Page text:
What Happens When the Bootleg Fire is Fully Contained?

In an interview with Jefferson Public Radio, Lisa Ellsworth, as assistant professor at Oregon State University who specializes in fire ecology, talked about what comes next for the Bootleg Fire. The fire is approaching almost 100% containment, meaning fire suppression resources have been established around the perimeter of the fire. Ellsworth explained that, while the fire can no longer go anywhere, we shouldn’t expect it to go out anytime soon.  

“It’ll be mostly out after we’ve gotten several really good rains. People should not be alarmed if they still see smoke well into the winter on a warmer day,” said Ellsworth.  

Once the fire is totally contained, the next phase is for a Burned Area Emergency Rehabilitation team to come in. “That’s a team of managers and scientists who are going to assess what’s needed to stabilize this area,” said Ellsworth. The BAER team will be on the lookout for potential post-fire dangers like hazard trees and water erosion. The first few weeks will be dedicated to mitigating these hazards; over the course of months and years, the team will survey the area and determine which places would benefit from ecological management and rehabilitation.   

Even with the containment line nearly encompassing the fire, the safety of adjacent communities must continue to be monitored. “We can’t say with 100% certainty that there is no risk,” said Ellsworth. “There’s still the few miles of active flaming front moving through there and we’re going into several days of pretty extreme fire weather but they wouldn’t remove the evacuation order if they believed that there was still a risk to communities.”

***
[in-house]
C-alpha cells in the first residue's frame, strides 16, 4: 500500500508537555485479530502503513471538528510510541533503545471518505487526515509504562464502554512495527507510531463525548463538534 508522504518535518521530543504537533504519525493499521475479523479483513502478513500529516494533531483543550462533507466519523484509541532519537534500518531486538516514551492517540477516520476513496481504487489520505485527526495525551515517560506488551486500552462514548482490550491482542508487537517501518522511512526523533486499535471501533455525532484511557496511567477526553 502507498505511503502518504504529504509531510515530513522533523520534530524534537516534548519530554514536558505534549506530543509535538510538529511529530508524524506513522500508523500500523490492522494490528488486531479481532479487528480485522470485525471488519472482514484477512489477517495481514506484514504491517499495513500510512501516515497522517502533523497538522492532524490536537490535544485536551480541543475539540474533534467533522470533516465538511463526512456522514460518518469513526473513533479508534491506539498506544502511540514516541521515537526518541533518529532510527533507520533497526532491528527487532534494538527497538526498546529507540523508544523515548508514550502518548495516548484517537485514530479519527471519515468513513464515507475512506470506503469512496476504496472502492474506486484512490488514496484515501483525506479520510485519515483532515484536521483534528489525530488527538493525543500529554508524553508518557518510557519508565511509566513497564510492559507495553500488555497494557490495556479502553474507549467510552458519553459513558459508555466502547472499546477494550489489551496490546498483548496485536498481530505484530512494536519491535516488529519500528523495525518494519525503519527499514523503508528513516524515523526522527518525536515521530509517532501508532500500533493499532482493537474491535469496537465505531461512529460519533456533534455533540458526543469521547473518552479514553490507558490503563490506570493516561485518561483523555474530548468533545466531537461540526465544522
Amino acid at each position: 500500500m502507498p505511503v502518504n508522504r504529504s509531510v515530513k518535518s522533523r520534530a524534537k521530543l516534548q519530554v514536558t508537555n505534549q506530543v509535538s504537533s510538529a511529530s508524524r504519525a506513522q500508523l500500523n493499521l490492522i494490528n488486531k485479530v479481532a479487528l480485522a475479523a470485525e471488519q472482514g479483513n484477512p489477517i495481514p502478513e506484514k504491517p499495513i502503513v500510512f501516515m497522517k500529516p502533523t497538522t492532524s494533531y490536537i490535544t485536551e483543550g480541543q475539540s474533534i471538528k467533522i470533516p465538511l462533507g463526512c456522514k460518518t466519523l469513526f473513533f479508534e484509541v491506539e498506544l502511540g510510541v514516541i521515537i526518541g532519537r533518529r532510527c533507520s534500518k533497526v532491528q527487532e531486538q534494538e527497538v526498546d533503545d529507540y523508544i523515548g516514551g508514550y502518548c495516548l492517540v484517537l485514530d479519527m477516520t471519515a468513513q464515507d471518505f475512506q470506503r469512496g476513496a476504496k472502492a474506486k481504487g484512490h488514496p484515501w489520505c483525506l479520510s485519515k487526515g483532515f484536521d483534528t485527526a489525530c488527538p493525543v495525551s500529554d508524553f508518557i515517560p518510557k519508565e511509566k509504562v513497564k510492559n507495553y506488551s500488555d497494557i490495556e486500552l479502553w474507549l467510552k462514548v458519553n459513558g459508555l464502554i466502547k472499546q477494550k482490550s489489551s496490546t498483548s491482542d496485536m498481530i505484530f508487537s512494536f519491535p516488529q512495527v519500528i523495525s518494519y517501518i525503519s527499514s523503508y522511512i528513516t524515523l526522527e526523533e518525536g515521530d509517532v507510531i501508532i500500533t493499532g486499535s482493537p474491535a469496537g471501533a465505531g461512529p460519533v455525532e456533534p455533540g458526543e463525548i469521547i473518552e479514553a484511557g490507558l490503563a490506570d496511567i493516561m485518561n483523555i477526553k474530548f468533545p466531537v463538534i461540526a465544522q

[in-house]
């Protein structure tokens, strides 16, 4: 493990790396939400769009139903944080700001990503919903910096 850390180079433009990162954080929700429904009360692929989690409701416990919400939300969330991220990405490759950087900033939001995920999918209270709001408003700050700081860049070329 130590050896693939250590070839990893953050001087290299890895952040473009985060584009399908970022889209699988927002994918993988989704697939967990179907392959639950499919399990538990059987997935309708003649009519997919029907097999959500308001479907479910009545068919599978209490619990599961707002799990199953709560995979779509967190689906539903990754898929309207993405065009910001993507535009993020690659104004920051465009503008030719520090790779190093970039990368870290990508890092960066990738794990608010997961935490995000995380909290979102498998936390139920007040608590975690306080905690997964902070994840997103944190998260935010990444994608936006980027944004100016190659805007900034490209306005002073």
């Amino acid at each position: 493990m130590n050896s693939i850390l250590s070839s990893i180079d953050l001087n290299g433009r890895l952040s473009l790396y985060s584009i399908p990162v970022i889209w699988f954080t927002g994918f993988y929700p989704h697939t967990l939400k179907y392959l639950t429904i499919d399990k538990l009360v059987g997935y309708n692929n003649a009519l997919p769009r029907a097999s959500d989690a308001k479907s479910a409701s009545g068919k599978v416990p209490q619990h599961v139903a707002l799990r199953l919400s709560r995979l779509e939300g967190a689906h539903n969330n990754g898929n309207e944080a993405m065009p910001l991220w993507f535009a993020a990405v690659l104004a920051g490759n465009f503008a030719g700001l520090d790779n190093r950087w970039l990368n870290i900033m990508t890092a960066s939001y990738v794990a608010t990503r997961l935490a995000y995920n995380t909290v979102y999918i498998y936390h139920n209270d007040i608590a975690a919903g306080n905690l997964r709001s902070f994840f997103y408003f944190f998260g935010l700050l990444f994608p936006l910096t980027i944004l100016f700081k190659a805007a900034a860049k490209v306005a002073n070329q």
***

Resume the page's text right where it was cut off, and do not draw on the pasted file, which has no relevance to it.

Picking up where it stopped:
In addition, while the size of the burn — nearly 413,000 acres — may seem daunting, Ellsworth said that the fire perimeter, like any other, is of varying degrees of severity. In other words, it’s not over 400,000 acres of total devastation.   

Ellsworth concluded the interview by noting that these fires are no longer unprecedented. “This fire and several of the big ones that we’re seeing this year really make clear the evidence of human-caused climate change in our forests. And I expect that we’ll be seeing fires like this more years than not in the future,” she said. “We are seeing fires like this every year and we need to be prepared for a future with more fires. So, the preventative measures that we can take are incredibly important.”  

By Jalen Todd